How to Help Your Student Pick a College Minor

By Huntington Learning Center

If you read our last blog post on helping your student pick a college major, you have a good handle on how to approach that process. But what about a college minor? Is it a good idea for your student to select one, and how should they go about doing so?

Some of the benefits of having a college minor include:

  • Resume boost – Probably the most popular reason students choose to add a minor is that they want to show initiative and discipline. A minor can set a student apart in a competitive job market and show employers that they are a hard-working, driven person with a variety of interests and skills.
  • Specialization – Sometimes, a minor can help a broad major seem more intentional. For example, if your student is majoring in business but has a strong interest in the environment, a minor in sustainability would show future employers this interest.
  • An additional area of expertise – Some students use the minor to acquire a new skill that they don’t necessarily want to fully focus on in college. For example, minoring in a foreign language would make a student in just about any field more appealing as a job candidate when they start applying for positions. Pairing a minor in communication with a major in chemistry could help a student hone an aptitude that is essential in just about every professional role.
  • An additional interest – Many students have interests that fall outside of their career plans, and earning a minor is a good way to continue to pursue that passion. If your student has played the piano since they were young and wants to continue to pursue music and performance on the side, a music minor is a great option. Again, this can be a resume boost, showing that your student is well-rounded and passionate about more than just their major.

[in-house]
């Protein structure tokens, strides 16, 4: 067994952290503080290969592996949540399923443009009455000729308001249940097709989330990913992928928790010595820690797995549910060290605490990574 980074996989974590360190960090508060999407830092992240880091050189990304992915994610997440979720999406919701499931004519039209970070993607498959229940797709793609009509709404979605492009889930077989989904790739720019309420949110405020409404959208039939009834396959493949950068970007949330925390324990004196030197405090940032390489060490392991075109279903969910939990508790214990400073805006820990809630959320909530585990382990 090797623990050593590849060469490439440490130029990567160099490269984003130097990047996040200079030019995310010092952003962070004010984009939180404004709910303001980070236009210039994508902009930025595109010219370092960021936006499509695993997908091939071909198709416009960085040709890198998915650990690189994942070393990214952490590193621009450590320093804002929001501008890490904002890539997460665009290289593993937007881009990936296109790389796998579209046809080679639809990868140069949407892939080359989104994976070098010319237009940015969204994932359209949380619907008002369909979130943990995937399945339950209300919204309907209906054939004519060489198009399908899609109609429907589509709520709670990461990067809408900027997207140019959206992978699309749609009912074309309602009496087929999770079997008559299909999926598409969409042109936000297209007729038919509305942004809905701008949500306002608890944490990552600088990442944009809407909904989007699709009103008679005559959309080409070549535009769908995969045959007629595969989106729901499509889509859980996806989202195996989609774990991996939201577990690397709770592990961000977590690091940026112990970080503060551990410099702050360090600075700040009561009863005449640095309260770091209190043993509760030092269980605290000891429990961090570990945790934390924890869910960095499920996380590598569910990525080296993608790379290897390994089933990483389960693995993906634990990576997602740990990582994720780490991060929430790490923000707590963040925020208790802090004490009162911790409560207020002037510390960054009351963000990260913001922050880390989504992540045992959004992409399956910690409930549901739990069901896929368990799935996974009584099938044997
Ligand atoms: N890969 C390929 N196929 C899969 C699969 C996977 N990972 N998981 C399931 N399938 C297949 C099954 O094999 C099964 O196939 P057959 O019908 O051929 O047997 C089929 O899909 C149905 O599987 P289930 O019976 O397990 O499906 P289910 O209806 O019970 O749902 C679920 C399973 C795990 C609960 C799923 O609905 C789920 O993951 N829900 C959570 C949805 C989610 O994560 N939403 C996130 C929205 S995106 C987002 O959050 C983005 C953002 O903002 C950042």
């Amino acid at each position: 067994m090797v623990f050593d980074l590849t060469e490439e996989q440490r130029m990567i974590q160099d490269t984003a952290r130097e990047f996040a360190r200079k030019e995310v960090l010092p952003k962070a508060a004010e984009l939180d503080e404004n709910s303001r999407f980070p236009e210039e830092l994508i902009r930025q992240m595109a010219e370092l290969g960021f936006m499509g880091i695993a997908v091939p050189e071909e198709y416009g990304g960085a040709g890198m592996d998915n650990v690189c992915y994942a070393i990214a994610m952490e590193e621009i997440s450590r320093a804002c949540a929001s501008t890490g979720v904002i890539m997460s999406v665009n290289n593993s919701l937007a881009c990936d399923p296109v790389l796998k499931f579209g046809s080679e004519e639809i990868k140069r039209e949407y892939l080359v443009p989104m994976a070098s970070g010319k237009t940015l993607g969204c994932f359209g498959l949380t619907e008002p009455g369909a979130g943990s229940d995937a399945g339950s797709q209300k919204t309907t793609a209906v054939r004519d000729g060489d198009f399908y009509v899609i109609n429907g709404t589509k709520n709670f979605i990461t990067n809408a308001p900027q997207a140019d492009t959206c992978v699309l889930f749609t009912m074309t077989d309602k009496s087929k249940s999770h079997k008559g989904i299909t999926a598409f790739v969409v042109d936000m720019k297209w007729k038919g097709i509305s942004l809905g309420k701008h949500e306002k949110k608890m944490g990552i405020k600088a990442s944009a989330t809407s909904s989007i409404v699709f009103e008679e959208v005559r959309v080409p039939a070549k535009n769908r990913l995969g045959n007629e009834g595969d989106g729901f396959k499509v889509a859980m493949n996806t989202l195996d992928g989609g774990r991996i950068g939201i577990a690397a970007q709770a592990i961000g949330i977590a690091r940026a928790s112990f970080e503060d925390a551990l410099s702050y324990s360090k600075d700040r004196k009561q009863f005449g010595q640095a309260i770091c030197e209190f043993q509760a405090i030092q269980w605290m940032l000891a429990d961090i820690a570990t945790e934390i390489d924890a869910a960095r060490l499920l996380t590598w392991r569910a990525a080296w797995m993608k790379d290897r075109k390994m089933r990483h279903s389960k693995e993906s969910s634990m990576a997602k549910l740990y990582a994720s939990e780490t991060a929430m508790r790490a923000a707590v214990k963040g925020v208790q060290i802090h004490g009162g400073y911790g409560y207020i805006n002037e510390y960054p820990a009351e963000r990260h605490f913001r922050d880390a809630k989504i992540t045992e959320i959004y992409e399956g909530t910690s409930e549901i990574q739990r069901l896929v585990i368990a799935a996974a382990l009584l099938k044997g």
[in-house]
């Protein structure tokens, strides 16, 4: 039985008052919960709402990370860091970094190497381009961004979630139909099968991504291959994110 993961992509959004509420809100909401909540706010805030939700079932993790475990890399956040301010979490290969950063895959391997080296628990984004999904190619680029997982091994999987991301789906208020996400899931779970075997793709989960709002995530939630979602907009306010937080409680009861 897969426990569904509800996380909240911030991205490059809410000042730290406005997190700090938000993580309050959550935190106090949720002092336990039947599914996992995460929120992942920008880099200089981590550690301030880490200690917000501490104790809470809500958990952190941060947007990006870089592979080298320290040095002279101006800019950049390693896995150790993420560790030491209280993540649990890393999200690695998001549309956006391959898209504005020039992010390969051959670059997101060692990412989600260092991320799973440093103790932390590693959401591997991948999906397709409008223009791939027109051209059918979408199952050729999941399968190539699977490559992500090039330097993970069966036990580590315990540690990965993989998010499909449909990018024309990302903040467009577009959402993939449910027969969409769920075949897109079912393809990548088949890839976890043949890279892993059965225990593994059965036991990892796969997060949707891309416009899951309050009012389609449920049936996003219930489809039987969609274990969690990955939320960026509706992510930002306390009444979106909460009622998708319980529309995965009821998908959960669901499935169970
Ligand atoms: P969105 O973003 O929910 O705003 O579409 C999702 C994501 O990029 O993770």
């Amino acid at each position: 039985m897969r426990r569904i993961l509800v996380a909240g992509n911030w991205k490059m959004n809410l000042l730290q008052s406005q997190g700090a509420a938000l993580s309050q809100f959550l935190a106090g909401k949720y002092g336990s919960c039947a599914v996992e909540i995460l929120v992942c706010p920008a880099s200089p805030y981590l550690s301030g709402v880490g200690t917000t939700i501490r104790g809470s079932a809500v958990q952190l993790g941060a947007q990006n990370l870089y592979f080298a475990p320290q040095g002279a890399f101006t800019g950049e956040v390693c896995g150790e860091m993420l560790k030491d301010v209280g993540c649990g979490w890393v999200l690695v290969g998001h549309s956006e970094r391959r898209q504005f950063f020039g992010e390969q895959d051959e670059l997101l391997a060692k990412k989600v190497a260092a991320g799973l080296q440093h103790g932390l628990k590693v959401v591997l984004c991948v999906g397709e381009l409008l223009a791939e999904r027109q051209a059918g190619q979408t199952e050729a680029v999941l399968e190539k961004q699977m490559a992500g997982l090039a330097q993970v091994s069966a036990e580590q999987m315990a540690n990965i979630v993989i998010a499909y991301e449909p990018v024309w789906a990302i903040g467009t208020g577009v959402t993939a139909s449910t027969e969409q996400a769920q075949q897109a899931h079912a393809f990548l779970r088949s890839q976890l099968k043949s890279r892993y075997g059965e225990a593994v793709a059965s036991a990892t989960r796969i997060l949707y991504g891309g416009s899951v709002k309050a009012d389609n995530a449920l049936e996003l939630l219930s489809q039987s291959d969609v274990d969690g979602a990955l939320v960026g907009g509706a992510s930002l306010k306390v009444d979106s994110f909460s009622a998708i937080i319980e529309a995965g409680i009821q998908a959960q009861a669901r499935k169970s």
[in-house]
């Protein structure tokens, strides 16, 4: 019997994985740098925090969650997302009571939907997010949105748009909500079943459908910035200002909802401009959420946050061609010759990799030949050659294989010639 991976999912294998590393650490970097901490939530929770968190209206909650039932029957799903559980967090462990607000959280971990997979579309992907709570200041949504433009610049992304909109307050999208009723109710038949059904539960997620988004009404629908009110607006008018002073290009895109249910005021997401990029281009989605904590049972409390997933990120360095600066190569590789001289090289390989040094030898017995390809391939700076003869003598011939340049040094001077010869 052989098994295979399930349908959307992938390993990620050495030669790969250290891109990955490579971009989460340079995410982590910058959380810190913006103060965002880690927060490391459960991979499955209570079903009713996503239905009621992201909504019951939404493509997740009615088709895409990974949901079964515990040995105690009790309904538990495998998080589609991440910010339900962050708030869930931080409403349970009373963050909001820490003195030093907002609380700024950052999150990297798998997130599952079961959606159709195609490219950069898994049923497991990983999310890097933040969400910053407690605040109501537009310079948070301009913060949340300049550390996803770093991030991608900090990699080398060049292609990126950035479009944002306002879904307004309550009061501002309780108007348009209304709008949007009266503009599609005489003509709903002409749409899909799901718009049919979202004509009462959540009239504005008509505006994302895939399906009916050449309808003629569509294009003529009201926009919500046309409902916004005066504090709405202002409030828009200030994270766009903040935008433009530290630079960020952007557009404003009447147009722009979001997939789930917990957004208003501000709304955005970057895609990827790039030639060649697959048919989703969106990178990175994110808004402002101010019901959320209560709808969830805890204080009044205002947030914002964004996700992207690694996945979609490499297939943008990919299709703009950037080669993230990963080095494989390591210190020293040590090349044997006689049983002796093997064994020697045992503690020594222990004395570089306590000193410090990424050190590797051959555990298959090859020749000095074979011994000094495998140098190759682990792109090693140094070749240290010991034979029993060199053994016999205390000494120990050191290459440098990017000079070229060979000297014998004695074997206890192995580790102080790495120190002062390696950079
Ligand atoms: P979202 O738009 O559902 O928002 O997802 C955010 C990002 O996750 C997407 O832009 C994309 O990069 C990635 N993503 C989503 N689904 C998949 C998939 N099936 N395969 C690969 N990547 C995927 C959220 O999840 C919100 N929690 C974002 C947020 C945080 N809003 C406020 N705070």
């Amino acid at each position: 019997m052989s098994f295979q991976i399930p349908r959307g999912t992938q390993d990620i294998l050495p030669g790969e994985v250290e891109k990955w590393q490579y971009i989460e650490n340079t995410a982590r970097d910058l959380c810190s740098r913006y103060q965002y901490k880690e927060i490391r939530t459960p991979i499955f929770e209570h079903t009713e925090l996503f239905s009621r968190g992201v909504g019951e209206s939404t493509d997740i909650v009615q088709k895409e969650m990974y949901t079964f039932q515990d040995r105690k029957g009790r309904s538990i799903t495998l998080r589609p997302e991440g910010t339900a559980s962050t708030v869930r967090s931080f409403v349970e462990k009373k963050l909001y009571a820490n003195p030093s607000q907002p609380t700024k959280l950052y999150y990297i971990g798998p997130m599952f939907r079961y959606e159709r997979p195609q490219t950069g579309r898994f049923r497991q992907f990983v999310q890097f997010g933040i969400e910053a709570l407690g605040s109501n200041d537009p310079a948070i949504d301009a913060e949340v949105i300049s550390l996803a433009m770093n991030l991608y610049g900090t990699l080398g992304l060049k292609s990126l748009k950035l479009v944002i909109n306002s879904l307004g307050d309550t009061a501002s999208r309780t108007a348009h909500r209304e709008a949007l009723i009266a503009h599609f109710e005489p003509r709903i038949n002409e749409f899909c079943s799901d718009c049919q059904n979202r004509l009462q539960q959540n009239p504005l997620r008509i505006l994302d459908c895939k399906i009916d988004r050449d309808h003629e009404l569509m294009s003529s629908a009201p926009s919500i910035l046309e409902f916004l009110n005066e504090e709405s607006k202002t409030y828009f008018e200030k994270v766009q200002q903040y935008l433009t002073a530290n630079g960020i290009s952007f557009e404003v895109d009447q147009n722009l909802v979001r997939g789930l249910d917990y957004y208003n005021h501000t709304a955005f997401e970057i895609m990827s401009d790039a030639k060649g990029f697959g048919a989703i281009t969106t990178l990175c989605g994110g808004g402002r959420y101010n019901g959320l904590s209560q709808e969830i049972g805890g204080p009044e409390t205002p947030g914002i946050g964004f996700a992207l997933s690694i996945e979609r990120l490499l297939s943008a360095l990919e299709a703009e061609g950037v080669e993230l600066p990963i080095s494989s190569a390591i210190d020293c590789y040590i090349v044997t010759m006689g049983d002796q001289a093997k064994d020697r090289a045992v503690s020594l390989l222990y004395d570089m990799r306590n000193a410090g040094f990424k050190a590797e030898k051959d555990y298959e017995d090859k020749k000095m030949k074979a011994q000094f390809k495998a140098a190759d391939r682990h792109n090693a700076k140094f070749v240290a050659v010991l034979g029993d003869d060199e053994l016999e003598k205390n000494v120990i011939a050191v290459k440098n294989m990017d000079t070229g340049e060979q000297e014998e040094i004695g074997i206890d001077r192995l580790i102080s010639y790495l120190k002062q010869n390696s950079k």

How should your student choose a college minor? Here are a few tips:

  • Start with the major. Some minors just make sense based on the college major, so make sure your student pins that down first. A finance major who is interested in eventually pursuing healthcare leadership might choose a healthcare minor, or a music major who wants to open their own studio one day might consider a business minor.
  • Think ahead. Once your student has selected a major, they should think about where they want that major to take them. So, if your student is majoring in political science with the goal of going to law school and becoming an attorney, it might be worthwhile to think about what kind of law is of interest. If criminal law sounds exciting, perhaps your student could pursue a criminal justice minor if available at their future college or university.
  • Consult with an advisor. While your high school student can start thinking about minors now, more important is the college major decision. Once they are a college student, however, they can and should reach out to an advisor to learn about minors that would augment their major well. An advisor can explain how your student can use a minor to achieve their professional goals, strengthen their resume and refine their future plans.

A college minor is optional but can be very beneficial. As your student narrows down their college major and career options, they can think about whether adding a minor makes sense too. It can help them expand their options, clarify their goals and interests, and build their expertise. Getting your student thinking about these things now is certainly a good idea and can enhance their college experience!